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Like many other independent schools, at Town Close School our pupils take Common Entrance examinations in the Summer Term of Year 8. They cover a broad range of subjects and stretch children far beyond what would normally be expected for Year 8 children in many subjects. This curriculum and these exams prepare the pupils very well for GCSE. Some Senior Schools require children to sit Common Entrance exams as part of their entrance to the school.
Our Year 8 pupils who sat their Common Entrance exams in the Summer Term 2023 performed very well. 93% of all grades were A* to C grades. An impressive 47% of the overall grades were graded as either A* or A. Well done to all of the pupils who sat these exams and for their hard work!
Which subjects are examined?
At Town Close, pupils sit Common Entrance exams in English, French, geography, history, maths, science and TPR (Theology, Philosophy and Religion). Pupils are also able to pick whether they would like to study and sit a Common Entrance exam in either German or Spanish, or the HSK1 exam in Mandarin. The table below outlines the papers that pupils sit for each subject.
|Two written papers
|French / German / Spanish
|One listening paper, one reading and writing paper and one speaking exam
|One written paper, plus a coursework project carried out earlier in Year 8
|One written paper
|One mental arithmetic paper, one calculator paper and one non-calculator paper
|Pupils either sit separate biology, chemistry and physics papers if working at the ‘Core’ level. If they are working on the ‘Foundation’ curriculum then they will sit one paper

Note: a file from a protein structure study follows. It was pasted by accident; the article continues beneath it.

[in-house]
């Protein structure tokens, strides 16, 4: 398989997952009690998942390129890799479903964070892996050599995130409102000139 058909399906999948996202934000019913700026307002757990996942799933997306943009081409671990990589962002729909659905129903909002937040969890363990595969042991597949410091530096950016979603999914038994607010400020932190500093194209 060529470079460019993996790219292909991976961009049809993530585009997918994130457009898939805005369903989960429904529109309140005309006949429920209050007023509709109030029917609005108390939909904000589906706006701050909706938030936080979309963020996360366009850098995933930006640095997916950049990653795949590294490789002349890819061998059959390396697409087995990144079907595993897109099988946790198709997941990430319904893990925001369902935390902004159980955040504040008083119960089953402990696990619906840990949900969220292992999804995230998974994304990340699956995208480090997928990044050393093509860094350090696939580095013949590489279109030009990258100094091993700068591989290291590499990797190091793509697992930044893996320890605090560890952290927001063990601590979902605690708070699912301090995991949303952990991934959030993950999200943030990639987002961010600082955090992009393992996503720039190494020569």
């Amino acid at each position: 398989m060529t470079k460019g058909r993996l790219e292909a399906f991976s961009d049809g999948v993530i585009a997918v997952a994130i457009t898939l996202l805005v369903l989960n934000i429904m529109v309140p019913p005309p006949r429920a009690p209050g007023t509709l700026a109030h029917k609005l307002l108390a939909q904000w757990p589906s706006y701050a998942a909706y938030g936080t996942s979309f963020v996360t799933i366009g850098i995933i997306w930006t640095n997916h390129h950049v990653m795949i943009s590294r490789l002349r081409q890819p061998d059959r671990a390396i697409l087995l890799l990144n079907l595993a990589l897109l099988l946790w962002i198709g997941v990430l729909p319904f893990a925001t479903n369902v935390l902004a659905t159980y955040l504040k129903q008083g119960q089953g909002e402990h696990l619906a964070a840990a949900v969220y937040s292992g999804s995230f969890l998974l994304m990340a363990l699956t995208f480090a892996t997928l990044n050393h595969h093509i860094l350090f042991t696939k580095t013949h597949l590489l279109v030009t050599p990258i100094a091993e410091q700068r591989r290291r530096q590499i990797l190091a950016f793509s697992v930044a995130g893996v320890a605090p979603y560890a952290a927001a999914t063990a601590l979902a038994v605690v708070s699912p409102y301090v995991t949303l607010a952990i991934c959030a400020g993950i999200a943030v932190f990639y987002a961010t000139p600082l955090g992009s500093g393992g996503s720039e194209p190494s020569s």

|One written paper
How challenging is the Common Entrance curriculum?
For most subjects, the curriculum is more advanced than would ordinarily be expected for this year group as outlined in the National Curriculum. That said, we prepare our pupils and tailor our teaching to support the pupils and accommodate this from Year 6 upwards to promote excellent pupil progress.
Are there different levels of examinations for the children to take?
For some examinations, there are different levels that the children can take in the examinations. These are as follows:
- In English pupils can either sit the Core or Foundation papers
- In French and Spanish, pupils can sit either Level 1 or Level 2 papers
- In maths, there is the option for pupils to sit either the Foundation or the Core papers. For a small number of pupils, there will also be the opportunity to sit an additional Advanced paper
- In science, pupils can sit either the Foundation or Core papers
Does my child have to sit the Common Entrance exams even though they are not required by their chosen Senior School?
All of our Year 8 students sit the Common Entrance exams. This prepares them extremely well for their future studies, as well as helping them to become more comfortable and confident within an exam environment. Many of our ex-pupils have remarked on how the Common Entrance exams prepared them excellently for their GCSE exams. It is also an opportunity to really celebrate what they have achieved and the progress that they have made.
Our teachers are incredibly supportive of all learners and ensure that teaching is differentiated to promote excellent pupil progress. Every year there are a small number of pupils who have additional time with the Learning Support department instead of learning either German, Mandarin or Spanish. These lessons provide them with an opportunity to work on core skills needed throughout the curriculum.
Who marks the exams?
Some pupils’ assessments are assessed by Senior Schools, which have the freedom to adapt the mark-scheme, making standardisation and comparisons inexact. Many academically selective Senior Schools require a score of 55% or even 60% to achieve a ‘C’ grade, with an ‘A’ often representing a very good standard indeed. The remaining papers are marked by us, internally, as a School.
How much Prep work do we expect children to do at home?
When pupils move into Years 7 and 8, our expectations increase in terms of the amount of homework (Prep) that they do at home. Pupils are set a piece of homework daily and, generally, this will take between 45 and 60 minutes to complete. In the run up to exams, the homework timetable is paused to give pupils extra time for independent study and revision.